9 “We’re not finished,” Bautista said. “That’s right.”
“We’ve been waiting a long time,” Designated Hitter, Edwin Encarnacion, said of the Postseason success. “And we’re here. Me and Jose [Bautista] enjoyed this moment. We’ve never seen anything like this.”
Bautista and Encarnacion, the two longest tenured position players on the club, understand that there is still a long way to go. Dragons remain to be slain and moments remain to be made. However, they understand that a little perspective – and enjoyment, as you never quite know if you’ll ever return to this level – is also important. The latter of the two Jays, contributing to the rally by way of the original homerun to tie the game, is not to be overshadowed by the former’s timely smash. Both of these players have been the power duo of the Toronto lineup for years now and both should be – and certainly are – appreciated by fans.
“I can’t really remember what was going through my mind, to be quite honest with you. After I made contact, I just, you know – I didn’t plan anything I did. And so I still don’t know how I did it.” Fair enough. No problems there. Who wouldn’t be excited and caught up in the moment? After all, it was borderline anything – obnoxious, flaunting, whatever you want to call it – if it is to be considered egregious at all. To hammer home the point in not too fine of a manner, though, Bautista was completely within his right to do what he did: the entire thing has been blown completely out of proportion and has been done so, conveniently and suspiciously enough, mainly by those who might very well be accused of reacting in the moment themselves. Moving on, moving on. What about the play that put the Rangers up 3-2, Jose? “It’s a tough moment in the game.” Fair enough again. Gibbons also seemed to understand. “That umpiring crew did a great job,” Gibbons said. “Those kinds of plays are never easy… it’s a crazy play. I’ve never seen it before like that. But it ended up turning out all right.” That’s easy to say when your club is the winning one, but you get the sense that Bautista and Gibbons are being candid. However, one thing needs to be rectified: there are a number of fans and experts wondering aloud if the Jays’ comeback is, in some form, karma. The answer is no. What happened with Choo’s bat and the umpire’s ruling is completely and squarely within the rules of baseball. It would have been a horrendously heartbreaking way to lose a series and end a season but it is the right call. The Rangers should not and were not penalized for playing within the rules and adhering to a call made by a neutral umpire. Toronto’s comeback was a product of the club’s indefatigable spirit, resolute determination, fan support, talent, and a whole host of admirable qualities the organization contains. It was not, though, due to cosmic intervention and in no way should it be suggested that Texas invoked any baseball deities’ collective wrath.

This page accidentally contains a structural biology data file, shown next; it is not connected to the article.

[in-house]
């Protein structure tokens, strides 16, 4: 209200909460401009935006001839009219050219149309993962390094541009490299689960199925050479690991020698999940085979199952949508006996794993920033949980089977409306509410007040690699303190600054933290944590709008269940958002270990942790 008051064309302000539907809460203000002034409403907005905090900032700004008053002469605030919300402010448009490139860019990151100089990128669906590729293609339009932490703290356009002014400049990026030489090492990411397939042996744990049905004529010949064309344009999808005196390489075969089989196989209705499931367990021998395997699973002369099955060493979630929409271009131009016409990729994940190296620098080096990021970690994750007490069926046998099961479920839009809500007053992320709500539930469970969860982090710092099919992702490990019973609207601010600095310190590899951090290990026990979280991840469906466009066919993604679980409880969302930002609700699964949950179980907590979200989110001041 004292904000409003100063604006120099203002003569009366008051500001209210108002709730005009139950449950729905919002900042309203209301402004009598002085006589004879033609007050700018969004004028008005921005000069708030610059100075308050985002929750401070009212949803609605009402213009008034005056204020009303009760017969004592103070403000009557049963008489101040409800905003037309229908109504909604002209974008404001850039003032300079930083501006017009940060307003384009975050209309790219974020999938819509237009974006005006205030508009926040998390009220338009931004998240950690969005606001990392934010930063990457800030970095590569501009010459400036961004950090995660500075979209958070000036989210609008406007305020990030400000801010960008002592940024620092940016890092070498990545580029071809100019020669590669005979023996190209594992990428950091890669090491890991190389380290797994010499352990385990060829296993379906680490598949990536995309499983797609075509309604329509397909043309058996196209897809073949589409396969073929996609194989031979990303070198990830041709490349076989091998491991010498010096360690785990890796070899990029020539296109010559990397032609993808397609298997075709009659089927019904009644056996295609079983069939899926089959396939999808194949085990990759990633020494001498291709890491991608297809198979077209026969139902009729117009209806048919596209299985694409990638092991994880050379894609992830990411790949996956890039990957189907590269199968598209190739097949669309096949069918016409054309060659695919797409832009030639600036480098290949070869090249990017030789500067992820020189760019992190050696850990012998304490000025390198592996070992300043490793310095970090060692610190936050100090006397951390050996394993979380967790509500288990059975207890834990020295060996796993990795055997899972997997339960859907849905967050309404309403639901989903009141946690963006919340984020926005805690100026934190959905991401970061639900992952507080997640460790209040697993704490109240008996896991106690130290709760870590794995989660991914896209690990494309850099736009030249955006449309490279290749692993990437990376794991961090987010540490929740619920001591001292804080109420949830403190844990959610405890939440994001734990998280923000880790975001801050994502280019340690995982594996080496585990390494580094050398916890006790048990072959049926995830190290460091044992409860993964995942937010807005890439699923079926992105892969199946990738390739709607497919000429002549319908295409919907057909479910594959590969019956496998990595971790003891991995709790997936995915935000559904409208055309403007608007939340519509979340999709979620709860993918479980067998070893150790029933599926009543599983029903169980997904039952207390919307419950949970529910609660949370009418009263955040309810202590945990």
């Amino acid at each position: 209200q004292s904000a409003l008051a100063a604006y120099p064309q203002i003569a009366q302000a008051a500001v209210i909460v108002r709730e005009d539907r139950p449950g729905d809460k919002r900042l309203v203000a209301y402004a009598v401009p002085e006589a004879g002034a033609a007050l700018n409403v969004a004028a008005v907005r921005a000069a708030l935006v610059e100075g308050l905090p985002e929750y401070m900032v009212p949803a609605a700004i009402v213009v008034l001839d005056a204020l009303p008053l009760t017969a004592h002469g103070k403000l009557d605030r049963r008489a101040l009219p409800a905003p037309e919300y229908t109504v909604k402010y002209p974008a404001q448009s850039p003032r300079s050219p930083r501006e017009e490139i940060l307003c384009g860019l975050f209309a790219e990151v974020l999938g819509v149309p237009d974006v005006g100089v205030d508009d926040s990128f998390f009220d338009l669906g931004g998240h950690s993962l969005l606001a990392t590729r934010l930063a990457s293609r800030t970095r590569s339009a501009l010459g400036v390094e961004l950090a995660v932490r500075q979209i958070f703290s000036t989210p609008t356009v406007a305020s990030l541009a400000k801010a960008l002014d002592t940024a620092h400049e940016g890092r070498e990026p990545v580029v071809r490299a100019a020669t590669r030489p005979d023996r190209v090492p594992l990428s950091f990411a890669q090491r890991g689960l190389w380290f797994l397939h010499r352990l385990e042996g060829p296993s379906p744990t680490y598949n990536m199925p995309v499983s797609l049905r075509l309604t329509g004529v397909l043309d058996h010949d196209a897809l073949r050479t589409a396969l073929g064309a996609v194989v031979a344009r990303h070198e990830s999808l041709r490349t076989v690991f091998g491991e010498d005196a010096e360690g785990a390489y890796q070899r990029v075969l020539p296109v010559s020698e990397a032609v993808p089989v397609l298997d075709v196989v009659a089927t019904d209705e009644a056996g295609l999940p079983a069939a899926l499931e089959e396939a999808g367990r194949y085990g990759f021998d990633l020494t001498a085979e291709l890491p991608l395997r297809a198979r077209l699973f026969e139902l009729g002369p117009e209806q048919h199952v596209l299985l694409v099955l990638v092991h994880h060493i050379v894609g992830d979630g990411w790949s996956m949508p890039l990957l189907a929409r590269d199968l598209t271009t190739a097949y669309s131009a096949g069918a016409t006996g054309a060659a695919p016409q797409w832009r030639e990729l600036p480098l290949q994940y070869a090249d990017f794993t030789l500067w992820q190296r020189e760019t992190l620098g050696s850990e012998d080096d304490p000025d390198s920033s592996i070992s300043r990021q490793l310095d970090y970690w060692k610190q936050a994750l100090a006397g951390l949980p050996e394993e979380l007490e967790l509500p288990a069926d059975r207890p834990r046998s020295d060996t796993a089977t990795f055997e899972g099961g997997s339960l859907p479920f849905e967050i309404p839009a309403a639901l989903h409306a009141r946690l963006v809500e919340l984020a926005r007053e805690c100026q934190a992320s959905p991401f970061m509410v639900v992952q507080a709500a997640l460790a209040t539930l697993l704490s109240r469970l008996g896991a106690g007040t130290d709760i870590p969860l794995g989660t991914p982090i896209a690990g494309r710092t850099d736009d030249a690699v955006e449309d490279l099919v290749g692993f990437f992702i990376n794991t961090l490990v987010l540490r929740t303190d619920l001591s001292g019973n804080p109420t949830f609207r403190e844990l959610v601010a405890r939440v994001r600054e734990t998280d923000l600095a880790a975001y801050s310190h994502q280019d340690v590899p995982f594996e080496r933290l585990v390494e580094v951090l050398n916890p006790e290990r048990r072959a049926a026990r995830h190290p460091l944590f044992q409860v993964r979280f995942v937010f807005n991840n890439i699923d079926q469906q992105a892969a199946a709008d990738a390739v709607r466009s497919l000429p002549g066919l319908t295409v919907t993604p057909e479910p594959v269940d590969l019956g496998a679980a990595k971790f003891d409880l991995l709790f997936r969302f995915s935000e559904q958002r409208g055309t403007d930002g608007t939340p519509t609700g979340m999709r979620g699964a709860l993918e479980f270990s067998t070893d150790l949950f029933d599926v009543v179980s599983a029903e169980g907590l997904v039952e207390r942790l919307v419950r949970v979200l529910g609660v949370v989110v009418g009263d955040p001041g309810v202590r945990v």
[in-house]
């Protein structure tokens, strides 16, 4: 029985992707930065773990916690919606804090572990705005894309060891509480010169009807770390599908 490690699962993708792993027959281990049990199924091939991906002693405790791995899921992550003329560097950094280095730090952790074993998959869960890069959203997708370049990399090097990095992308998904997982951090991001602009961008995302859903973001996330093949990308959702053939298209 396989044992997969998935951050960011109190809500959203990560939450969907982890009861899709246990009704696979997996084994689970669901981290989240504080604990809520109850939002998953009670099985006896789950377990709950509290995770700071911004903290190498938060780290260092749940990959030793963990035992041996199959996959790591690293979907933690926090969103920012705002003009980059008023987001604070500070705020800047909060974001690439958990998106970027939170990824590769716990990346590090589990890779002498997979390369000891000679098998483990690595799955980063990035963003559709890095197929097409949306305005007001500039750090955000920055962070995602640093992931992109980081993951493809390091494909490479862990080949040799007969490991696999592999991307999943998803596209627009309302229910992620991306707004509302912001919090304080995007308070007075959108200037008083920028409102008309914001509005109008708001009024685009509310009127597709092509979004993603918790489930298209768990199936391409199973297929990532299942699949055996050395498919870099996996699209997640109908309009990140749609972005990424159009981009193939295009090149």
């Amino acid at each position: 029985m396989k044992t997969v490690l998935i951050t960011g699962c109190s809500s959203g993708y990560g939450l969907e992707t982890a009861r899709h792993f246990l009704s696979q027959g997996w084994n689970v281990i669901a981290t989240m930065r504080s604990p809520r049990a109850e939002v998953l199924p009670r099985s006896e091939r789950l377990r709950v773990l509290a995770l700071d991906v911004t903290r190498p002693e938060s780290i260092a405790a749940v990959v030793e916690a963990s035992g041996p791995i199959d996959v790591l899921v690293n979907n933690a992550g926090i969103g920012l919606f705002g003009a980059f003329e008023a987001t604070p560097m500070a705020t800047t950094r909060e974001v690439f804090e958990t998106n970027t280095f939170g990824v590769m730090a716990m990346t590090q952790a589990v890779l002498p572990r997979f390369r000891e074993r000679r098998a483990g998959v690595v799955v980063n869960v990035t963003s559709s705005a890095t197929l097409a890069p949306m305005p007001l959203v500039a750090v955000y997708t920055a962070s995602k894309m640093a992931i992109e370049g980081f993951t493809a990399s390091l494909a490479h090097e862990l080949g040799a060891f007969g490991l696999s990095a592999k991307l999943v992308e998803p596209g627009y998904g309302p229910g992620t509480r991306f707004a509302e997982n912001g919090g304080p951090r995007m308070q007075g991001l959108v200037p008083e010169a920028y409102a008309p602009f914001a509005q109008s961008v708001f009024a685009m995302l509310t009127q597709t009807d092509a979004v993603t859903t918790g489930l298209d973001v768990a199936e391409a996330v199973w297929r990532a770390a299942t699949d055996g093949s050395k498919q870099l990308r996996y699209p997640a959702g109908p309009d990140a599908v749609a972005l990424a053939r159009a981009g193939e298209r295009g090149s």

Now, it wasn’t all rallying and comradeship. There were some fisticuffs, too, or at least some preludes to the brawling spirit. Between fans throwing their items onto the field, Encarnacion and Ranger Sam Dyson’s misunderstanding, the aforementioned Dyson and Troy Tulowitzki’s encounter at the plate, Hamels, Dyson, and essentially the rest of the club taking shots at Bautista’s bat flip… the list goes on. The thing is, though, none of these – with the exception of fans hurling beer cans onto the field – are causes for offence. This goes, especially, for Bautista’s home run celebration. When a player hits a blast of that magnitude in a game of such high tension, some merriment is definitely in order. The slugger was even diplomatic in his postgame interview about a number of topics, including the bat toss and trot.
The Toronto Blue Jays and their postseason adventures continue. Will the series for the AL crown against a Royals team who has some history with the Blue Jays spark the same kind of drama we’ve seen thus far? It remains to be seen, but it will be seen soon enough. However, this series has certainly been a feather in Toronto’s cap.